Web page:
This entry tells ASP.NET which providers are available to use at runtime. If anything else but the default provider is to be used, the calling code would have to be modified to do so. However, to change the default provider to be used, the
defaultProvider attribute just needs to match the name of a provider in the list.
The final change to make to the web.config is the addition of the HTTP Handler to actually produce the Sitemap. This is done in the web.config within the
system.web section, under the
<add verb="*" path="GoogleSiteMapHandler.axd"
This entry tells any incoming requests for 'GoogleSiteMapHandler.axd' to load up the iFinity.GoogleSiteMapProvider assembly and call the type of '
iFinity.Providers.GoogleSiteMap.GoogleSiteMapHandler'. This is done automatically by ASP.NET for you, as long as the specified type implements the
IHttpHandler interface (which this does).
Please note that the Handler doesn't need to be in the provider, and in a way, including the Handler type within the Provider model pollutes it slightly. By rights, the Handler should call the ASP.NET
ProvidersHelper namespace to give it back the correct Provider for that configuration. To be completely correct, the Handler type and the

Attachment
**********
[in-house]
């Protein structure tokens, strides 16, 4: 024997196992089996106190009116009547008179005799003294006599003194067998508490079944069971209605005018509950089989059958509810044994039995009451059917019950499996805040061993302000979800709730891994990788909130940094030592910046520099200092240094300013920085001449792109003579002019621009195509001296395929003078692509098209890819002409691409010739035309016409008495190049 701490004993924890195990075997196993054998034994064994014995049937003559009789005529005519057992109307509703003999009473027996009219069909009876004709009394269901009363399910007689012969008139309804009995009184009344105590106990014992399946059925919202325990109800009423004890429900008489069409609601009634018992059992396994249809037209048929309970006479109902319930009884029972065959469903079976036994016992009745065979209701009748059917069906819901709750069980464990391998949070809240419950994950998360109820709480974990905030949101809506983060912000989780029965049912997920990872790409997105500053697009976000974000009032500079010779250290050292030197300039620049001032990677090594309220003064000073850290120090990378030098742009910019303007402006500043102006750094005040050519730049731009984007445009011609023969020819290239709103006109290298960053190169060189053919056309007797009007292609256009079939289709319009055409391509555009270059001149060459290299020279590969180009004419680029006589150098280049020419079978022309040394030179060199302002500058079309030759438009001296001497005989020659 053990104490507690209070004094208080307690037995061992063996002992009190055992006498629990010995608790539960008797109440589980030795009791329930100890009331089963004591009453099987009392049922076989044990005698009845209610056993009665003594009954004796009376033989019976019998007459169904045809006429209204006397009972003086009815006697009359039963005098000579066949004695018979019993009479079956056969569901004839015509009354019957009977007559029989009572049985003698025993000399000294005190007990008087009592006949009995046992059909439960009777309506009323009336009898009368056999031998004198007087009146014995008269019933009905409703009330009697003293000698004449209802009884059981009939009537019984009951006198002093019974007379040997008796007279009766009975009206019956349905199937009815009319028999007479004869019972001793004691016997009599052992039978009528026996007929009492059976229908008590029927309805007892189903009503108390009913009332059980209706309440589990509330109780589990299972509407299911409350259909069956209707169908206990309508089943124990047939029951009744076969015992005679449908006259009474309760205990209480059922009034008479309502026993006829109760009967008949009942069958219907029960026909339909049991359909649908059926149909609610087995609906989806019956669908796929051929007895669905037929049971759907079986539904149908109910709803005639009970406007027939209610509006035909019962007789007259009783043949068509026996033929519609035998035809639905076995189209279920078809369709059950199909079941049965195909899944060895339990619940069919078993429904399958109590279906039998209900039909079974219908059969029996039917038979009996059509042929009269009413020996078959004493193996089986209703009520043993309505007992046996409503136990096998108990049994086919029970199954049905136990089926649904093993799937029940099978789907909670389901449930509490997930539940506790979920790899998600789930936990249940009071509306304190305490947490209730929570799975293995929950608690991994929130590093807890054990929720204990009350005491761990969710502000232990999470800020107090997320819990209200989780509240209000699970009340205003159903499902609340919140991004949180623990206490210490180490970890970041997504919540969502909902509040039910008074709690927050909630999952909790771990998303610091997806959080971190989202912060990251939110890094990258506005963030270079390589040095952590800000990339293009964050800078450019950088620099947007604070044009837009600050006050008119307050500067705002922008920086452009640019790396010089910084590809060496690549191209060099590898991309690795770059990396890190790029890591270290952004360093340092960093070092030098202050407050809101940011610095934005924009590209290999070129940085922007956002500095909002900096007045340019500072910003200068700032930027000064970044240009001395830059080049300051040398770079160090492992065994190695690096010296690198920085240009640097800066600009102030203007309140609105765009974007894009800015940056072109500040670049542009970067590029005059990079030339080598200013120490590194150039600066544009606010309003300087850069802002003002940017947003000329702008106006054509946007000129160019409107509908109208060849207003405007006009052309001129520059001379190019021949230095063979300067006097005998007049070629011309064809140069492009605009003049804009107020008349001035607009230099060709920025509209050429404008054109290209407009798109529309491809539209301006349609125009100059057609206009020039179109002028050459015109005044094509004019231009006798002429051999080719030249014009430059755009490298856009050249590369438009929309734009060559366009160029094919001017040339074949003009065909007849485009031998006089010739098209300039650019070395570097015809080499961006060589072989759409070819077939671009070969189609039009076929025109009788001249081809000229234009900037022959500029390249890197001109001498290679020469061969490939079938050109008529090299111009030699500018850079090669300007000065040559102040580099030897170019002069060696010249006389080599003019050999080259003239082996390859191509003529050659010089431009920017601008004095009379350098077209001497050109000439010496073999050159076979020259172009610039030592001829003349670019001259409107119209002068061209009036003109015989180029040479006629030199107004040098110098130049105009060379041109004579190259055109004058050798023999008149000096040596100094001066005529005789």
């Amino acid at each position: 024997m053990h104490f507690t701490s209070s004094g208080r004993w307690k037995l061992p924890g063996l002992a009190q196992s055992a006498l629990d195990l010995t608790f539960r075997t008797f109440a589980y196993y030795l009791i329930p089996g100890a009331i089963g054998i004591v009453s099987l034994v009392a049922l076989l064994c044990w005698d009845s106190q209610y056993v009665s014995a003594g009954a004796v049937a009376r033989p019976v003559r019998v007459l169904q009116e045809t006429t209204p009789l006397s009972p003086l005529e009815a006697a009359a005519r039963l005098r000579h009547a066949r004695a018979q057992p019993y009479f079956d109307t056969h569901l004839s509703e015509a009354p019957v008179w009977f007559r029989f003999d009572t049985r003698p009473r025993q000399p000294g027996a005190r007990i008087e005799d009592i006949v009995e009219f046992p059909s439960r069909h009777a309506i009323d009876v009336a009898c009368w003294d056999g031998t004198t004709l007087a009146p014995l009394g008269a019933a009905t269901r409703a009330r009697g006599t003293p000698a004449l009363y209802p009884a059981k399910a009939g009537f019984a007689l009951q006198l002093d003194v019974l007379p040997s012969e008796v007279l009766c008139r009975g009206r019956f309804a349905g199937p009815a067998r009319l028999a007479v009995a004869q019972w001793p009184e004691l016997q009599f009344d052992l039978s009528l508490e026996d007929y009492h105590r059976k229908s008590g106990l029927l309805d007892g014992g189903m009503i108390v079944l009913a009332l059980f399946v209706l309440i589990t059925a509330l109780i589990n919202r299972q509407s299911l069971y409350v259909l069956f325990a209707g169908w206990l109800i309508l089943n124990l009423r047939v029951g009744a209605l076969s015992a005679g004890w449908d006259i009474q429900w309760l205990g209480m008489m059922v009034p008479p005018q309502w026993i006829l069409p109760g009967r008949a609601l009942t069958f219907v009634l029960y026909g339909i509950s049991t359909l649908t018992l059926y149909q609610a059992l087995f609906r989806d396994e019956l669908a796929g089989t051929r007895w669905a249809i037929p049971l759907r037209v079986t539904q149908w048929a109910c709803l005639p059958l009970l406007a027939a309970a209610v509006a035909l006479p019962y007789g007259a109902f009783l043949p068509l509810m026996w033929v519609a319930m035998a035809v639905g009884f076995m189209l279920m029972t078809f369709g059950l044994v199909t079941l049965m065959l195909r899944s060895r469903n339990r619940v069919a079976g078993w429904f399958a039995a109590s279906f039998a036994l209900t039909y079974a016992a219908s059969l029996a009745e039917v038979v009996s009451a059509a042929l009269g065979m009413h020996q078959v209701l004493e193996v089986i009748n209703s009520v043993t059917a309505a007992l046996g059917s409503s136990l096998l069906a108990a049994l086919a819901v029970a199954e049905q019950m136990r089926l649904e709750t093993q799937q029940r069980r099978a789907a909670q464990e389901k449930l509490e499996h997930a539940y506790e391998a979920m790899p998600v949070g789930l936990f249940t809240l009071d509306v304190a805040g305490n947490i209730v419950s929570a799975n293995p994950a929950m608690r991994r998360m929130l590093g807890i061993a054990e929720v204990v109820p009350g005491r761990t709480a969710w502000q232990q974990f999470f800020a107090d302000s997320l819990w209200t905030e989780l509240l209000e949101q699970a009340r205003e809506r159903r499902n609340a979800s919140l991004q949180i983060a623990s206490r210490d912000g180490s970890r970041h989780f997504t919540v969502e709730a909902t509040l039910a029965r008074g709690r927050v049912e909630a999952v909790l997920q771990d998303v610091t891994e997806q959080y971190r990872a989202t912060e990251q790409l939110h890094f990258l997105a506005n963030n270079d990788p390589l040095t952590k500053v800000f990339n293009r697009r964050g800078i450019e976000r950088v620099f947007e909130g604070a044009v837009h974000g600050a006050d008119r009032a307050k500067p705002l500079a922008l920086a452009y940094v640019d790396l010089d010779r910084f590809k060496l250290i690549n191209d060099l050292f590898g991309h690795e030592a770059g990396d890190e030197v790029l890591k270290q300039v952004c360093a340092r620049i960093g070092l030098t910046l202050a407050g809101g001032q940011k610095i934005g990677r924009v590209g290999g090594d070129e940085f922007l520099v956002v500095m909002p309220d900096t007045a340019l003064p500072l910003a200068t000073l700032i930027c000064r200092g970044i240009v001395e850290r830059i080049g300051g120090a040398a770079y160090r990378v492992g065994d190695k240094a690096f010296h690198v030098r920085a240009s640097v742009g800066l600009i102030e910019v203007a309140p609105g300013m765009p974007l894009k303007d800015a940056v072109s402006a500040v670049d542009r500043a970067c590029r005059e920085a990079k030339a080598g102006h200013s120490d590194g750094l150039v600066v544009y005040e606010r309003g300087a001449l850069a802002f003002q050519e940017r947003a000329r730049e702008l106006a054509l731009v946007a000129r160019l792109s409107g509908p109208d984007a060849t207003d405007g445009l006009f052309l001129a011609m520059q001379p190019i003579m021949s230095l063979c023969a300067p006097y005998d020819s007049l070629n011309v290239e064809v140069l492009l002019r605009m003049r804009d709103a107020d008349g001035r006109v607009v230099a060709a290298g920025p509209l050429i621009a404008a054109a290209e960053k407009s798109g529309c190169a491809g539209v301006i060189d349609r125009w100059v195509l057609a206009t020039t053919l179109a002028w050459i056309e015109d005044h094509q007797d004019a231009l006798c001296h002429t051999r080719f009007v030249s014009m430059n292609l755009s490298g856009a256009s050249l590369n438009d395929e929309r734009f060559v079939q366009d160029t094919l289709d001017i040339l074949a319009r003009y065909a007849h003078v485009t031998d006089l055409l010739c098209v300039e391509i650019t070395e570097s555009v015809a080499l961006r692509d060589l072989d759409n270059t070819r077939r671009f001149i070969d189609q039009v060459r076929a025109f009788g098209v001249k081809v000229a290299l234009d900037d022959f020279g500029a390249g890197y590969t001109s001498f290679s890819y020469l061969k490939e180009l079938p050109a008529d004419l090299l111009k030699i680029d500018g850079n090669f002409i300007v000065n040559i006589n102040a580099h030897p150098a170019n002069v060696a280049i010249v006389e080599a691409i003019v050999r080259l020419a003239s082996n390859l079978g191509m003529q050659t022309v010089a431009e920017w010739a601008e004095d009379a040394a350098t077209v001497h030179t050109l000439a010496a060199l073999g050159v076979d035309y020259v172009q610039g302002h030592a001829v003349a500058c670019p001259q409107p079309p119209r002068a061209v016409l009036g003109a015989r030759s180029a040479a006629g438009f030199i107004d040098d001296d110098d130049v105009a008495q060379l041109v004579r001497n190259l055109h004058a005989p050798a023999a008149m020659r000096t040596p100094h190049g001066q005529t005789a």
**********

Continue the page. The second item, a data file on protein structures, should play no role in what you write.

GoogleSiteMapService type should be in a separate namespace and assembly. But as I intend to create separate assemblies for providers down the track, I'm happy to live with my model. Others may claim it incorrect, and they have a valid point.
When an HTTP request is made for GoogleSiteMapHandler.axd (either by the Google crawler, or by typing in 'yoursite.com/googleSiteMapHandler.axd' into a browser), ASP.NET loads up the named type/assemby in the
httpHandlers web.config section. In this instance it is the same DLL as the Provider, though it doesn't need to be as discussed previously. ASP.NET calls
ProcessRequest(HttpContext context) as any type implementing
IHttpHandler must have. This then calls the
GoogleSiteMapService.GetGoogleSiteMap() method, which then asks ASP.NET for the default provider as named in the
googlesitemaps configuration section.
ASP.NET reads in the providers, and instantiates an object of the type named as the default provider. This provider object is then asked for the XML that makes up the site map. As the assembly also includes a basic implementation of the default provider, it is this provider that is called. The base implementation in the demo project simply iterates the directories and reads in all of the files that match the named extension in the
sitePageTypes attribute. This XML is then passed back up through the call stack and returned as XML through the
HTTPHandler, resulting in XML being output either to the browser or the Google crawler.